When Matthew O’Brian, guitarist and singer for Giant Panda Guerilla Dub Squad, called for his interview, he was running on Mountain Standard Time, sitting in a van heading from Idaho to Tacoma, Washington. Through the left window, he could catch glimpses of the Rocky Mountains. Through the right window, he saw a vast expanse of potato fields.
“More trucks with potatoes in the back than we have ever seen before,” he says of Idaho.
This is the Rochester, New York-based reggae outfit’s first tour west of the Rockies (although they have managed to play in various Colorado cities over the past few years) and the experience has been interesting, to say the least. The night before the interview, the band was set to play in Moscow, Idaho, near the Washington border. It didn’t happen. Earlier that week, the band had a gig booked in Victor, Idaho and, well, that one didn’t happen either. Having misjudged the distance between Omaha, Nebraska and Victor, the band had called the promoter to say that it was running late and was subsequently advised that a countywide power outage had forced the show’s cancellation. The promoter suggested that GPGDS find a hotel room in nearby Jackson, Wyoming. The band, though, decided to head onward to Moscow. Less than an hour later, a belt in the van broke, and a hole developed in the radiator. Giant Panda Guerilla Dub Squad was stranded in Idaho Falls for two days.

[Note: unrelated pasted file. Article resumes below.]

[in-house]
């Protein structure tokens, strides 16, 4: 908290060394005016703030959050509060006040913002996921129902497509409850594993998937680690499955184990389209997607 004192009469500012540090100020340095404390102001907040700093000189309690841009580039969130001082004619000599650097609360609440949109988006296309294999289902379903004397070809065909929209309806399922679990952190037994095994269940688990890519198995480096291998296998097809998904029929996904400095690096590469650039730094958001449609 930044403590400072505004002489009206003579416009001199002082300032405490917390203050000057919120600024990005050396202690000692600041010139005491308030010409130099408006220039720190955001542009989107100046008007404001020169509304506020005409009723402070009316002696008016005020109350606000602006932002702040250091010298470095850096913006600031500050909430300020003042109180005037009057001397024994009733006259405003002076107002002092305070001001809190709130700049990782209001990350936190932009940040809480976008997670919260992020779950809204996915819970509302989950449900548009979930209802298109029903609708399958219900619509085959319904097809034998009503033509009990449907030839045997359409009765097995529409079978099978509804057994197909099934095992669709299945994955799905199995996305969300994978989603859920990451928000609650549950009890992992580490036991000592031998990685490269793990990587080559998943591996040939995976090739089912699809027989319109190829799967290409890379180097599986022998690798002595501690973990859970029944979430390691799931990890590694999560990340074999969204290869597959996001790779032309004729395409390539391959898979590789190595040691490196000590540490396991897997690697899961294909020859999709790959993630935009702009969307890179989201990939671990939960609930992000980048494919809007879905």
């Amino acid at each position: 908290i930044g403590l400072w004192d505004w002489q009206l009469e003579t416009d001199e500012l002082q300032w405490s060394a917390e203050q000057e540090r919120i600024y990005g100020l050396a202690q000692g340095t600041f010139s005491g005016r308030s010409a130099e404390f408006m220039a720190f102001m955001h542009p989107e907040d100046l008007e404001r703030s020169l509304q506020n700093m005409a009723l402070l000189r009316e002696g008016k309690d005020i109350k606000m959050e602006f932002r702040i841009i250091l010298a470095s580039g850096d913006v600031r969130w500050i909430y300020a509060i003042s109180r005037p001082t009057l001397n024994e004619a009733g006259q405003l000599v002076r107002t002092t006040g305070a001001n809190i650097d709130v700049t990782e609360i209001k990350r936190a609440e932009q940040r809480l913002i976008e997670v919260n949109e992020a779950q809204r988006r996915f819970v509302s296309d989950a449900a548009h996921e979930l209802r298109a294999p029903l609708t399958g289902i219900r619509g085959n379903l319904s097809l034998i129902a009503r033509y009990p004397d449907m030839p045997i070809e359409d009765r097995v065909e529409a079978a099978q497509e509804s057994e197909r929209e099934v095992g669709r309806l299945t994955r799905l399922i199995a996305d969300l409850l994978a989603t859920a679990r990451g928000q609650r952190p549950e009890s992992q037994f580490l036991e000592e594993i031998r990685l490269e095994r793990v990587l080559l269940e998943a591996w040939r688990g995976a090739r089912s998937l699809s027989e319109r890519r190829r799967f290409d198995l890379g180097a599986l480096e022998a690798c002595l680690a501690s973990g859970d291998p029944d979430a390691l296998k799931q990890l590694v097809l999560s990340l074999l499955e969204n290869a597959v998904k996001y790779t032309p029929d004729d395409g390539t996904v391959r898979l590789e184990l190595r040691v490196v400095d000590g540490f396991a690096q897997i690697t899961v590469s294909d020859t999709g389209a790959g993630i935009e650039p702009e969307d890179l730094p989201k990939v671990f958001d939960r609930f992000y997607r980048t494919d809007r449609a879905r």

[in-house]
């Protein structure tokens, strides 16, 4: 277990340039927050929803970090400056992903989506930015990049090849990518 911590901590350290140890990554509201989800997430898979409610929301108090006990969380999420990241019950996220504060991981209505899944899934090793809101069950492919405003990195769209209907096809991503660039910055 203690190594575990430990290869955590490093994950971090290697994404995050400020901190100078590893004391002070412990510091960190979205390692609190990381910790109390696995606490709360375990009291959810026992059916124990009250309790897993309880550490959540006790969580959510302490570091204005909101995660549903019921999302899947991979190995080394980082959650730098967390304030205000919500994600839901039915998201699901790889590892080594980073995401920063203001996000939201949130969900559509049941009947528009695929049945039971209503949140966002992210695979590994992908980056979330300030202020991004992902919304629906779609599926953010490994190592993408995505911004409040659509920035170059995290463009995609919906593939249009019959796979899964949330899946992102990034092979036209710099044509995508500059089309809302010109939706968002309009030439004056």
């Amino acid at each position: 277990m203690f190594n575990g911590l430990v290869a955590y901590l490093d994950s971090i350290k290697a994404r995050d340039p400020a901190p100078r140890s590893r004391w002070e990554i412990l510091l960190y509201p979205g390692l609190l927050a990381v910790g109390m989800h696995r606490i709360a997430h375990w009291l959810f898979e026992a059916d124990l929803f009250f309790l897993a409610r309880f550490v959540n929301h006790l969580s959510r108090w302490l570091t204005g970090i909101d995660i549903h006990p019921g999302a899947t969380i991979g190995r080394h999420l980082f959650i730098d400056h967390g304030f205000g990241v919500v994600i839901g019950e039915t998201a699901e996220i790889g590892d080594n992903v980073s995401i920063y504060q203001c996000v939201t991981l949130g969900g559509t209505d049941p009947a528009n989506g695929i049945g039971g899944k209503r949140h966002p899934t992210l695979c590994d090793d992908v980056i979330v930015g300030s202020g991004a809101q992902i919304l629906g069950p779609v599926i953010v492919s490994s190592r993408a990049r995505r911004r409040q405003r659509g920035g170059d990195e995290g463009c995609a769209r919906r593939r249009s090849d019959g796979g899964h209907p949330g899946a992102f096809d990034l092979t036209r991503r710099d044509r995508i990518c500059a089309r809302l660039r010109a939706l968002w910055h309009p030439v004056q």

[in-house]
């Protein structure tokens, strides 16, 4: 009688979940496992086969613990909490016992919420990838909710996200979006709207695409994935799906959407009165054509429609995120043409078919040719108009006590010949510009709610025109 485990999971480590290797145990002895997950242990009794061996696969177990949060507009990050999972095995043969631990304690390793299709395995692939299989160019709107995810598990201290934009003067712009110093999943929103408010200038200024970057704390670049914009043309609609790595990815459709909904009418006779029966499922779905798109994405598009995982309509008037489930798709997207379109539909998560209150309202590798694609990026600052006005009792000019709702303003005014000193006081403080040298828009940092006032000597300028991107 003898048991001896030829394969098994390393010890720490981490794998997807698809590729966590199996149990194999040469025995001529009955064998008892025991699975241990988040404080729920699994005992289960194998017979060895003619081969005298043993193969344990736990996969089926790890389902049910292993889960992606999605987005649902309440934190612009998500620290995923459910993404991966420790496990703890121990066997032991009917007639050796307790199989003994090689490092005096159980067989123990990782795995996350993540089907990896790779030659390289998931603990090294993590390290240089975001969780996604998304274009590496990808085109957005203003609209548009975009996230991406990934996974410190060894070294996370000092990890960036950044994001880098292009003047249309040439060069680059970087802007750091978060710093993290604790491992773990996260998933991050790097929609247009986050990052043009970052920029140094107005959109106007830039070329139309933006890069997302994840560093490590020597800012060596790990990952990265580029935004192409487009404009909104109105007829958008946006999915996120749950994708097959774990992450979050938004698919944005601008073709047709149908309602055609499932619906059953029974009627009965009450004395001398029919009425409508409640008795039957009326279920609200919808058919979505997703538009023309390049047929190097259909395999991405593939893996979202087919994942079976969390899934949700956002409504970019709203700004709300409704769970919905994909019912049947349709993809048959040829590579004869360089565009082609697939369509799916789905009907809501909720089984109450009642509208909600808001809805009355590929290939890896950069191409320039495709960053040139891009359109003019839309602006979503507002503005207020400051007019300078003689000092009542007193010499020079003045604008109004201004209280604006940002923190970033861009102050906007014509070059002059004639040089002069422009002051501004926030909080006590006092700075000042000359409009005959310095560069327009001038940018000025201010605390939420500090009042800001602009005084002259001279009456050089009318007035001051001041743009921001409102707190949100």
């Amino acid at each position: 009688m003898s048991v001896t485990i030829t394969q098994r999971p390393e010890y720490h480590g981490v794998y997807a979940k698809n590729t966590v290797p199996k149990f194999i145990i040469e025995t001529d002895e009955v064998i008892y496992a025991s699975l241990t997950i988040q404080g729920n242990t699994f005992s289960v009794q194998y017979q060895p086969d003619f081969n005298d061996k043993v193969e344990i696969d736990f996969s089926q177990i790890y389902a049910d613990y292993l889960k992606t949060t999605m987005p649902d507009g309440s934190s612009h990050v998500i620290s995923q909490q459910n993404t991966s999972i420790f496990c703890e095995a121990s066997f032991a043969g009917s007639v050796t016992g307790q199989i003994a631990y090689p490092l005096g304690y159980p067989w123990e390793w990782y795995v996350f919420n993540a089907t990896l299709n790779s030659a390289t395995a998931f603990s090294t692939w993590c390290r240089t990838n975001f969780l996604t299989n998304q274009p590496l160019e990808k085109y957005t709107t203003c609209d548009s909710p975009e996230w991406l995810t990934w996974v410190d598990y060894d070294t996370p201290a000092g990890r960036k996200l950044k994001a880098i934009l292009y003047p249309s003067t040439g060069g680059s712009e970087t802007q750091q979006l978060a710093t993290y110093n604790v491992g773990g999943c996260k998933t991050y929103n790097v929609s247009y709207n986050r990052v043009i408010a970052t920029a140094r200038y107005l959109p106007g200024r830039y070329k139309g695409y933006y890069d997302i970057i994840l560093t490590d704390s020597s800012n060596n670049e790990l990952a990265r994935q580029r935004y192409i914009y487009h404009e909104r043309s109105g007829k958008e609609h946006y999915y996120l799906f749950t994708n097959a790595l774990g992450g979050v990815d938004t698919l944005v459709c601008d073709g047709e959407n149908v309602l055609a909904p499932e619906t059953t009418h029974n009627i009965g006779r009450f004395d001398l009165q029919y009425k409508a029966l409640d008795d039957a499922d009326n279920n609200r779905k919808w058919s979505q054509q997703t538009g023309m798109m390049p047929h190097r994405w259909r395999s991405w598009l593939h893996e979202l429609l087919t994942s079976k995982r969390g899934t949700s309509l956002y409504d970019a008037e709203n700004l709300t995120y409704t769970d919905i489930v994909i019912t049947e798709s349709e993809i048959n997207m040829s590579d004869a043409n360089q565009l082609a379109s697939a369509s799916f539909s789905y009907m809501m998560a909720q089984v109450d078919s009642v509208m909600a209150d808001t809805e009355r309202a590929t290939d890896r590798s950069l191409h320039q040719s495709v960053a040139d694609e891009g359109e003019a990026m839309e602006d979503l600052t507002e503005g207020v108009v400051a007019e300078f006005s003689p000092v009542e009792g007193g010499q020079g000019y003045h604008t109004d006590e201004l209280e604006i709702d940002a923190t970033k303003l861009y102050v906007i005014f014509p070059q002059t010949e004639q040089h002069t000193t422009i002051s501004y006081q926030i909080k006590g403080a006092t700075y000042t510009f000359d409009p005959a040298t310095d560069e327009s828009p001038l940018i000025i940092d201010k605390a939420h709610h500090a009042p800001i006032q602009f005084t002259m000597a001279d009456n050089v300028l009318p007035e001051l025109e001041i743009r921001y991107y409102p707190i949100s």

“For being so sucky, we had a very nice time,” says O’Brian, noting that the band members bided their time sifting through the antique shops and bead stores that exist in the town.
That the members of GPGDS were able to maintain a sense of calm throughout the ordeal speaks as much for the music as it does for the musicians.
O’Brian, his brother Christopher (drums) and friend James Searl (bass, vocals) had been playing together in bands since their teenage years.
“We played these really traditional rock and roll instruments, yet we weren’t necessarily drawn to any sort of style of rock or blues or funk or anything that we had known about all along,” he says.
“We all like music that you can dance to, that engages your body, music that’s going to invoke that positive feeling,” he adds. “You know, really bring people together on a positive level.”
The three were drawn towards the bass heavy sounds of Jamaica.
“Reggae music is very spiritual music, very positive music, and it took hold of us and our momentum went in that direction,” O’Brian explains. “It never went any other way.”
Although the bandmates were familiar with their instruments, they were still novices when it came to the conventions of reggae. Soon, though, they brought in Dylan Savage (guitar, vocals) and Rachel Orke (Rhodes piano, melodica), both of whom had experience playing in that style, to help push the band forward. Later on, Aaron Lipp (Rhodes, clavinet) and Buddy Honeycutt (percussion, vocals) joined the fold.
In just four years, the band has accomplished quite a bit. GPGDS has opened for some of the greats of reggae and dub, including Lee “Scratch” Perry, the Wailers, King Yellowman, and Mad Professor. Onstage, the band has been joined by members of Brazilian Girls, Thievery Corporation, and the String Cheese Incident.
Giant Panda Guerilla Dub Squad’s inaugural West Coast tour will hit the Temple Bar on October 24.